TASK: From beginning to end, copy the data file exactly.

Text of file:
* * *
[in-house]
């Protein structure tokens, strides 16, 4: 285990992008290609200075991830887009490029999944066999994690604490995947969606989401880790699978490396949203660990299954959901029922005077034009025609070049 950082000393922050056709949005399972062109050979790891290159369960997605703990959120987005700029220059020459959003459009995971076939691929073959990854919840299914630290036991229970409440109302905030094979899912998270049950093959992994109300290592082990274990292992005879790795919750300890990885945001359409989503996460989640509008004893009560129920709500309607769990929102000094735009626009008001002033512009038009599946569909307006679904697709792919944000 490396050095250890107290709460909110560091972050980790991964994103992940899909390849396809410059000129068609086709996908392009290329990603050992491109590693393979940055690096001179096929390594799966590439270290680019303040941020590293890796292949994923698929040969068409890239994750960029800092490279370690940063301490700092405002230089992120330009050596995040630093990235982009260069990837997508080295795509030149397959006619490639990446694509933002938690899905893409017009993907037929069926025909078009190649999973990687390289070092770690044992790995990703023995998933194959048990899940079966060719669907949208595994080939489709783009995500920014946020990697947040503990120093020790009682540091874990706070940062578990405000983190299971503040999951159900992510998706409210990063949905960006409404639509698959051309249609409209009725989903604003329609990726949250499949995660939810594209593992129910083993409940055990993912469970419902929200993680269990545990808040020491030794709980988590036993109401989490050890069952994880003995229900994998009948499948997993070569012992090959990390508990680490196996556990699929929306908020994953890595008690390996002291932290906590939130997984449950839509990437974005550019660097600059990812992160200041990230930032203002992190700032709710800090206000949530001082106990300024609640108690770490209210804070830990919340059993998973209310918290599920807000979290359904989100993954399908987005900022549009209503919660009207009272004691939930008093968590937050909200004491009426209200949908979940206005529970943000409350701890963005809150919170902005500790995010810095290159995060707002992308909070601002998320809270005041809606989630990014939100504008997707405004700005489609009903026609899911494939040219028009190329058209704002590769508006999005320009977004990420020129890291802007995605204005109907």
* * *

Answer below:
[in-house]
């Protein structure tokens, strides 16, 4: 285990992008290609200075991830887009490029999944066999994690604490995947969606989401880790699978490396949203660990299954959901029922005077034009025609070049 950082000393922050056709949005399972062109050979790891290159369960997605703990959120987005700029220059020459959003459009995971076939691929073959990854919840299914630290036991229970409440109302905030094979899912998270049950093959992994109300290592082990274990292992005879790795919750300890990885945001359409989503996460989640509008004893009560129920709500309607769990929102000094735009626009008001002033512009038009599946569909307006679904697709792919944000 490396050095250890107290709460909110560091972050980790991964994103992940899909390849396809410059000129068609086709996908392009290329990603050992491109590693393979940055690096001179096929390594799966590439270290680019303040941020590293890796292949994923698929040969068409890239994750960029800092490279370690940063301490700092405002230089992120330009050596995040630093990235982009260069990837997508080295795509030149397959006619490639990446694509933002938690899905893409017009993907037929069926025909078009190649999973990687390289070092770690044992790995990703023995998933194959048990899940079966060719669907949208595994080939489709783009995500920014946020990697947040503990120093020790009682540091874990706070940062578990405000983190299971503040999951159900992510998706409210990063949905960006409404639509698959051309249609409209009725989903604003329609990726949250499949995660939810594209593992129910083993409940055990993912469970419902929200993680269990545990808040020491030794709980988590036993109401989490050890069952994880003995229900994998009948499948997993070569012992090959990390508990680490196996556990699929929306908020994953890595008690390996002291932290906590939130997984449950839509990437974005550019660097600059990812992160200041990230930032203002992190700032709710800090206000949530001082106990300024609640108690770490209210804070830990919340059993998973209310918290599920807000979290359904989100993954399908987005900022549009209503919660009207009272004691939930008093968590937050909200004491009426209200949908979940206005529970943000409350701890963005809150919170902005500790995010810095290159995060707002992308909070601002998320809270005041809606989630990014939100504008997707405004700005489609009903026609899911494939040219028009190329058209704002590769508006999005320009977004990420020129890291802007995605204005109907």